Tag Archives: socioeconomics

Nicaraguan Farmers Turn to Tarantulas As A Cash Crop Amid Historic Drought

Nicaragua is Central America’s poorest country. Many Nicaraguans farm for a living, relying upon crops like coffee, corn, beans and sugarcane to make money. But this past summer, the northern part of Nicaragua was hit by one of the worst droughts in recent memory. The drought ravaged the country’s crops, which in turn led to rapid increases in the prices of staple foods. The situation got so bad at one point that the Nicaraguan government began to encourage its poorest citizens to capture, breed

Tanzanian Government Accused of Selling Maasai Land to Turn It Into Hunting Reserve

The Maasai people are one of Africa’s oldest indigenous ethnic groups. Originally from the lower Nile valley, the Maasai people began migrating south during the 15th century, finally settling in what is now Kenya and central Tanzania during the 17th and 18th centuries. Starting in the early 1900s, Maasai lands began to shrink as a result of British colonization in the region. In 1911, a British treaty shrank Maasai land by 60% – the Maasai living in these areas were evicted to make

Will Disagreements Over Immigration Push Britain Out of the European Union?

Over the past few years, immigration to the UK has risen sharply. Many unskilled laborers from EU member states are migrating to the UK in search of employment. The UK’s extensive benefits system, which includes welfare payments and national insurance accommodations, is also a big draw for migrant workers. Many native British citizens are worried about how the massive influx of migrants will effect the amount of jobs available to locals. The increased financial burdens of accommodating these migrants prompted British Prime Minister David

These 20-Year-Olds Started A Free Mobile Laundry Service for the Homeless

Homelessness is extremely difficult, to say the least. Besides having to battle the elements every day and constantly wondering where your next meal will come from, the homeless tend to have a very difficult time maintaining personal hygiene. So earlier this summer, two young men from Brisbane, Australia came up with an ingenious idea to help improve hygiene for the homeless: a free mobile laundry service. 20-year olds Lucas Patchett and Nicholas Marchesi, the founders of Orange Sky Laundry, had three goals in

Perspective: 50,000 People Once Lived In 0.0102 Sq. Miles In China (Pictures)

No that’s not a typo. The Kowloon Walled City was a collection of 300+ interconnected high-rise buildings constructed without the guidance of a single architect or engineer. The city was also ungoverned by any health or safety standards. The Walled City was initially built as a Chinese military fort but became an enclave in 1898 while China was under British occupation. The population of the city ballooned after the Japanese took control of Hong Kong during World War II. The

This Guy Passed Out 520,000 Sandwiches to the Hungry Last Year (Video)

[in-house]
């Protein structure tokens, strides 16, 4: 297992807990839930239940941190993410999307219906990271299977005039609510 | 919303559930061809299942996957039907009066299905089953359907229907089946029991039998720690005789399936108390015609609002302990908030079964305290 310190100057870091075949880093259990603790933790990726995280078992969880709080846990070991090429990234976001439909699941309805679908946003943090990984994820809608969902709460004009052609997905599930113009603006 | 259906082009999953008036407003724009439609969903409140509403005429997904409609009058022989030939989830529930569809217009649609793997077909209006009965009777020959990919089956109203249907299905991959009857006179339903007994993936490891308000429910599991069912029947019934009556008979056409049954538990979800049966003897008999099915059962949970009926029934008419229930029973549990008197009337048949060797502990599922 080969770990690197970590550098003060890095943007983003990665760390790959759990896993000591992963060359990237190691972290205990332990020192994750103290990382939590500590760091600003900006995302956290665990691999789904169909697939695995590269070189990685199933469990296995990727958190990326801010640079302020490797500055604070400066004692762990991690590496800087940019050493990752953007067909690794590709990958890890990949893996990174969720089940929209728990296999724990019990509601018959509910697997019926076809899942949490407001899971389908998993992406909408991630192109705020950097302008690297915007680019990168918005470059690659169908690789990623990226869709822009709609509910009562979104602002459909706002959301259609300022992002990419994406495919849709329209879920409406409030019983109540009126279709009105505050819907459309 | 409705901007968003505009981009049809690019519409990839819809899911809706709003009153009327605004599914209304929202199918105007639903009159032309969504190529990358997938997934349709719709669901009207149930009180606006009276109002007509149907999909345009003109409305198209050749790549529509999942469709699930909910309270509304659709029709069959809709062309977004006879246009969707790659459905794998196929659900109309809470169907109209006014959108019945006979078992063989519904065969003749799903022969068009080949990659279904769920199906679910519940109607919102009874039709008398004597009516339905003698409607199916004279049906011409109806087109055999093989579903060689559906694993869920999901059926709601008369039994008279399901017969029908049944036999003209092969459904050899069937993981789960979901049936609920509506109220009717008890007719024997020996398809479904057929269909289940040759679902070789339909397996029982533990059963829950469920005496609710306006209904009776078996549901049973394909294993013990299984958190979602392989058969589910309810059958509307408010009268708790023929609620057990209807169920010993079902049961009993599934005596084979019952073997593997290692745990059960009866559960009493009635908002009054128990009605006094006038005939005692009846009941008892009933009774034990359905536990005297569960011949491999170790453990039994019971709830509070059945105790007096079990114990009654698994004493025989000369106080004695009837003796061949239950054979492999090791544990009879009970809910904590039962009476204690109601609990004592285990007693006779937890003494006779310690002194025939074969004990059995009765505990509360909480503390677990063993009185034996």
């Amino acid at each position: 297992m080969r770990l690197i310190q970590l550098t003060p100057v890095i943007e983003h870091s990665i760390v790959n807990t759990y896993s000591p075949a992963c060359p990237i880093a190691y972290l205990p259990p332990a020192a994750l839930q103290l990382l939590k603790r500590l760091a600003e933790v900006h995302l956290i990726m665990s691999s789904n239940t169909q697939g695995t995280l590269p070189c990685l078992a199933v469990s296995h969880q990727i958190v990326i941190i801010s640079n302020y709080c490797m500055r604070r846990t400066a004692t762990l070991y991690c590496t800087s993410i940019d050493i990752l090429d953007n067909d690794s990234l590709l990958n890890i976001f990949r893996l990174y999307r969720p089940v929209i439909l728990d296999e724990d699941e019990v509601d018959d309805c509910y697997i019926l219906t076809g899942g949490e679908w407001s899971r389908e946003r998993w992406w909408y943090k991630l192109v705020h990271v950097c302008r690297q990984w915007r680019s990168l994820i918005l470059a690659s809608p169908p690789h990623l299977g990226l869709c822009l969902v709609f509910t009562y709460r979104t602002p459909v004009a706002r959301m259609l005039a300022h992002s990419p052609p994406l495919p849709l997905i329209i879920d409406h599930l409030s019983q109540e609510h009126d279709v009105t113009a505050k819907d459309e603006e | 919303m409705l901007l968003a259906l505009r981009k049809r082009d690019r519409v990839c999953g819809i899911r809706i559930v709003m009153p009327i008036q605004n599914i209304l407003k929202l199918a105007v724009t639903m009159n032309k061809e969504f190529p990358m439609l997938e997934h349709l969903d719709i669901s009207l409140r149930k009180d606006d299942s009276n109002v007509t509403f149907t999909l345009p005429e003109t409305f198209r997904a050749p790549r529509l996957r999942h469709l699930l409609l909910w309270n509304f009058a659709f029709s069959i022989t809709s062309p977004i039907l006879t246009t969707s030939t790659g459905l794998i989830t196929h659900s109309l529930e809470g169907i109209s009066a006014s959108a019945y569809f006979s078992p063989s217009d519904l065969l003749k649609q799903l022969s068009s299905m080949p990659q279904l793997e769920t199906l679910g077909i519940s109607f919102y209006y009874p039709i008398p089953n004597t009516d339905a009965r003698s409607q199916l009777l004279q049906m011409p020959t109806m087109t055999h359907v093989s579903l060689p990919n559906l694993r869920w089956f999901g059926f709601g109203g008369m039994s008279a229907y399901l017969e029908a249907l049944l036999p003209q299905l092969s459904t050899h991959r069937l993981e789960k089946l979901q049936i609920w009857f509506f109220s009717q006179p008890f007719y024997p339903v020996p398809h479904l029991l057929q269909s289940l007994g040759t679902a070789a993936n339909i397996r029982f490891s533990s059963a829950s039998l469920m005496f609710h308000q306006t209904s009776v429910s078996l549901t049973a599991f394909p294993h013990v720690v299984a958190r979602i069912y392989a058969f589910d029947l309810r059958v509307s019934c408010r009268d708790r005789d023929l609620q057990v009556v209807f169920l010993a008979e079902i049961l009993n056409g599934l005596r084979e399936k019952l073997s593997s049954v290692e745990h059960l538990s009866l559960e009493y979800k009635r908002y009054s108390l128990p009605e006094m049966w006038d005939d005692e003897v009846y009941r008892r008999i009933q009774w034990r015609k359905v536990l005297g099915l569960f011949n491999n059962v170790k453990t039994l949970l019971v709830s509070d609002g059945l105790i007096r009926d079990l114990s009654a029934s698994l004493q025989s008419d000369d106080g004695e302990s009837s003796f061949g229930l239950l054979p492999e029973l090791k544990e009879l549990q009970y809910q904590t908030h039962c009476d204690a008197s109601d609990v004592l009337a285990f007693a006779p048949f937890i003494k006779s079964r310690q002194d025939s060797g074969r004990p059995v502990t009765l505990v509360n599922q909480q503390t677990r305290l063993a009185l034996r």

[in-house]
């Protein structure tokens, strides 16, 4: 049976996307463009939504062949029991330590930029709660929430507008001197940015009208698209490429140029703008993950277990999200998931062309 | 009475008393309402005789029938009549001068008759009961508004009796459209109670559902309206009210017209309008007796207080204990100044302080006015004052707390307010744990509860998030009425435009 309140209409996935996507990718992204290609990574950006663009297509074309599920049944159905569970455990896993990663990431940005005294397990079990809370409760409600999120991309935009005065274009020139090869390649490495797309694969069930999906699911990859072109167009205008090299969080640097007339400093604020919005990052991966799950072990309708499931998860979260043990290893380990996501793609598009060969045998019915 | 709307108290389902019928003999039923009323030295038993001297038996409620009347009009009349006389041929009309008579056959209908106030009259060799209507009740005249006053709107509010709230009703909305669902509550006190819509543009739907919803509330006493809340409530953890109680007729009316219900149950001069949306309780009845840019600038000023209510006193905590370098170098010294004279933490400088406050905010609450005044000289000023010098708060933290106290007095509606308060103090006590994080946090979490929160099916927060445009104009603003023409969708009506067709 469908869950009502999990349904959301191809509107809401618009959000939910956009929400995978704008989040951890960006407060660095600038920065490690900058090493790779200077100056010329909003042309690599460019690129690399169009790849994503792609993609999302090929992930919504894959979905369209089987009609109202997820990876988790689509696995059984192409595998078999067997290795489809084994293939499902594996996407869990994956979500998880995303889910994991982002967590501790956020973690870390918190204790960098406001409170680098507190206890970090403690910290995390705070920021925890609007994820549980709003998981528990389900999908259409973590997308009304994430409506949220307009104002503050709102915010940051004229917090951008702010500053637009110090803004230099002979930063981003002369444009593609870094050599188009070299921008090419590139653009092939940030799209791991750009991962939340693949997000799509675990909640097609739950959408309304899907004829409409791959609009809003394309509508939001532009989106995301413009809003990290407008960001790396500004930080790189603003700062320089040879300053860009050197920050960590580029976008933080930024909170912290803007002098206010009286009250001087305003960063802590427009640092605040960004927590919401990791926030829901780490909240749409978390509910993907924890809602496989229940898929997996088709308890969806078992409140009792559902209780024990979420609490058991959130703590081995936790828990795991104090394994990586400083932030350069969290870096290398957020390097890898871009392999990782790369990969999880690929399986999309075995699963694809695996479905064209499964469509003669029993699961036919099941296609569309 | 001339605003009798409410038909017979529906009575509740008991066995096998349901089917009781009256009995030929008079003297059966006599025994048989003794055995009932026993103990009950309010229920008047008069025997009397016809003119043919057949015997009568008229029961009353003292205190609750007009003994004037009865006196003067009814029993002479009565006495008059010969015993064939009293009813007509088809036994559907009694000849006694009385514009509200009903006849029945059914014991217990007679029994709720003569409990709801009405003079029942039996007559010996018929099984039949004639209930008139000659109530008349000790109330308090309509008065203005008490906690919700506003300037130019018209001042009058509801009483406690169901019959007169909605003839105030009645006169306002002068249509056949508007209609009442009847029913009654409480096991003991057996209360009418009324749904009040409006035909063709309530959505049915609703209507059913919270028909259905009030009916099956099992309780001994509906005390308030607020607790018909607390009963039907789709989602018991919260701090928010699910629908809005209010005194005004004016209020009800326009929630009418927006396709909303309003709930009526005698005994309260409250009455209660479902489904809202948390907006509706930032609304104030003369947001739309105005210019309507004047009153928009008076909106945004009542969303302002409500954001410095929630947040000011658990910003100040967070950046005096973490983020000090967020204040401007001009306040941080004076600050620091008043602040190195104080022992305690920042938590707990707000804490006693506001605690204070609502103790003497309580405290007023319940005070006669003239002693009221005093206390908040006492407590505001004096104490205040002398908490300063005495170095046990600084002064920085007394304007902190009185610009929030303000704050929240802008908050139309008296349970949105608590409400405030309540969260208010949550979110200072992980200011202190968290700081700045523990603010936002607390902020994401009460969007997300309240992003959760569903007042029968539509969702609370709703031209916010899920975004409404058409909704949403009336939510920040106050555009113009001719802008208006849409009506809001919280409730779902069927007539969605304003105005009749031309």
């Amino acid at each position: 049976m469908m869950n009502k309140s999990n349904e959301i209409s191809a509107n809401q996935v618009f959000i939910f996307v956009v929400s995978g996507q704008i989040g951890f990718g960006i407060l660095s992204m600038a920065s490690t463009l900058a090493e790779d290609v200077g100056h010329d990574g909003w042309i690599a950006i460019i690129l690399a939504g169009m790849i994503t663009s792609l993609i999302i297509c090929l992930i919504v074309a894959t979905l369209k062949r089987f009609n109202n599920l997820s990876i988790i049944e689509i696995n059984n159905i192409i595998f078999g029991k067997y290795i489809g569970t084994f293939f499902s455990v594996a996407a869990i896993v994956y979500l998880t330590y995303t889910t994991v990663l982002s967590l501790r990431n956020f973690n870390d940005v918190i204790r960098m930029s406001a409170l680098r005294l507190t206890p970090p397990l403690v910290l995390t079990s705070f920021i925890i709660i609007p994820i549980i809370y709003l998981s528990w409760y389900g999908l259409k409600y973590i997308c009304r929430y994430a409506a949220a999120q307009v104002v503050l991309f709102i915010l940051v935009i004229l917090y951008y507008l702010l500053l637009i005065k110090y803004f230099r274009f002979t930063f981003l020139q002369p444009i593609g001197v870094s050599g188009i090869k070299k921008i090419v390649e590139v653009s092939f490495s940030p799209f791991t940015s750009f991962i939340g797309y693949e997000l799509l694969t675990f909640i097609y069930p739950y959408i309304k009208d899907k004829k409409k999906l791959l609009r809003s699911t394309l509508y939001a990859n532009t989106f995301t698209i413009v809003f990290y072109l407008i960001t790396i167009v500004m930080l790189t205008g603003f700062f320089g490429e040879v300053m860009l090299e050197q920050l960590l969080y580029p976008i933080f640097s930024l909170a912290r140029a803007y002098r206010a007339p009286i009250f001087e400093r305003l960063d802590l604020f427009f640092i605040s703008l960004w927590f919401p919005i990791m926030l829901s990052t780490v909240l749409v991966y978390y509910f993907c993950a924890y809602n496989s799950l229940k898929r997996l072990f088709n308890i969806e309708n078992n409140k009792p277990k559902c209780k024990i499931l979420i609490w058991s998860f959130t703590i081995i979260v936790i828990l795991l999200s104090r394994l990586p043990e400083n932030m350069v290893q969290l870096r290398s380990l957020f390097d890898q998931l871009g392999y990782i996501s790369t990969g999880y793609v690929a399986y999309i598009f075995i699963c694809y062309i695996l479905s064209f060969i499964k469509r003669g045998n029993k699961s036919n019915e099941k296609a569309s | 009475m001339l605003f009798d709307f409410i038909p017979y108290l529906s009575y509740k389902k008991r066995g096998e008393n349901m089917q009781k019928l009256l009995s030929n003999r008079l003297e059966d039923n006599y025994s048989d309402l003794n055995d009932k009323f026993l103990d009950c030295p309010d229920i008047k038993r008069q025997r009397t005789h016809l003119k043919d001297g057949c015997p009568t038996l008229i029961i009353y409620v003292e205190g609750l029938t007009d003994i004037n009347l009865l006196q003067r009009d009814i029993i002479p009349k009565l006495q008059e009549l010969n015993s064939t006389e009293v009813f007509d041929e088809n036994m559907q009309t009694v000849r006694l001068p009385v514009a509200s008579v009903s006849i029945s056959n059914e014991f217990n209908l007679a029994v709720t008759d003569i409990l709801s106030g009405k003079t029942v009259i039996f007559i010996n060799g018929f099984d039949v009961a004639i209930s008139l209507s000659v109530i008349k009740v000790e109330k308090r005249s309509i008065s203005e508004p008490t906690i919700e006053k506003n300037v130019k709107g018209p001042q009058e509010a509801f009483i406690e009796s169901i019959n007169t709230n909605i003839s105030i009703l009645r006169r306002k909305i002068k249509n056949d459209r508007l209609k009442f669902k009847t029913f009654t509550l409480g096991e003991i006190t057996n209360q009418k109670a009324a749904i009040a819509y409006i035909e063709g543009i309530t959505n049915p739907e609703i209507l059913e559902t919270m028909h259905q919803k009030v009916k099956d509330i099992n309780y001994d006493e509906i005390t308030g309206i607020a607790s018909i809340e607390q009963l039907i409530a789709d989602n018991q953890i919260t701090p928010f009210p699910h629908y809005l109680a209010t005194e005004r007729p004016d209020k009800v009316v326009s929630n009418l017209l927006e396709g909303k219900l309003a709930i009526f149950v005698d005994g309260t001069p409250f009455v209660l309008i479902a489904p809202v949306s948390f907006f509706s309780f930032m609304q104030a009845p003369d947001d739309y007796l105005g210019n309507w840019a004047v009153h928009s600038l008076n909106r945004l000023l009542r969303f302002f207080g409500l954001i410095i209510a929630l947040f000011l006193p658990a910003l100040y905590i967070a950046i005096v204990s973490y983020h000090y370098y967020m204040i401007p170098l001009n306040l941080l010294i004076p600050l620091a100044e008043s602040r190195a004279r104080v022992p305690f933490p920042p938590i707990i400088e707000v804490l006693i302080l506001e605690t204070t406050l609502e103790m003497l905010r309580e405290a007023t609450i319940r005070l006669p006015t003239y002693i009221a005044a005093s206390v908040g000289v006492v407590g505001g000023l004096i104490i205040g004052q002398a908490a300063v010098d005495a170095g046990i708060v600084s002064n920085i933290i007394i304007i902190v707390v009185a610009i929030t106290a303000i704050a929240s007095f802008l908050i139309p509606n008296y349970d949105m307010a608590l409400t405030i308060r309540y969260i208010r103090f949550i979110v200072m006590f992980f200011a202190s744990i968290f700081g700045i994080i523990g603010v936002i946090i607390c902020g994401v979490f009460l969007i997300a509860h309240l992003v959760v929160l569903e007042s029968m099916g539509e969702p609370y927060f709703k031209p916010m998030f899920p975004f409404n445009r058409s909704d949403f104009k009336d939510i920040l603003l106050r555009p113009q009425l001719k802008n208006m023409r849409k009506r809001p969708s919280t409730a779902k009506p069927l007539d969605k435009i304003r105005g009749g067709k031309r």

They call him “The Sandwich Man” – and for good reason. Every night for almost 13 years now, Allan Law loads up his mini-van with sandwiches and other basic necessities and drives around the streets of Minneapolis, giving them away to those in need. Law witnessed the effects of poverty firsthand when working as a 5th grade and 6th grade teacher in the inner-city of Minneapolis from the late 60s all the way up until his retirement in 1999. But

This 3-D Printer Uses Mud to Print Homes for People In Impoverished Areas (Video)

Worldwide, about 100 million people are homeless. Another 863 million people are living in slums and other substandard conditions. That’s nearly a billion people living with unacceptably inadequate housing. The rapid development of 3-D printing technology is already starting to play a role in lowering these numbers. Earlier this year, the Chinese company WinSun showed off their new 3-D printer by printing 10 complete homes in just 24 hours: Unfortunately, 3-D printers like the one above are bulky and costly to transport, and materials like concrete are

The Re-Segregation of American Public Schools (Infographic)

In the landmark Brown v. Board of Education case in 1954, the Supreme Court ruled that separate schools for different races were inherently unequal, legally ending the practice of public school segregation. It was a major step. Schools slowly began to integrate, leading to better academic achievement amongst minorities. Unfortunately, this integration peaked in 1988, and since the government released all schools from federal oversight in 1992, America’s public schools are looking more and more like they did before desegregation. One striking

How the Recession’s Lasting Effects Are Interfering With People’s Love Lives

Young people today are marrying later than ever before. It seems that Millennials (people born between 1981 and 2000) are choosing to focus more on their growing economic concerns rather than finding love. And since the economic fallout in 2008, marriage has increasingly been based on financial responsibility, rather than simply on mutual attraction. It has certainly been a rough few years for one of life’s milestones, but that is not to say that people have just stopped getting married altogether. Rather, people

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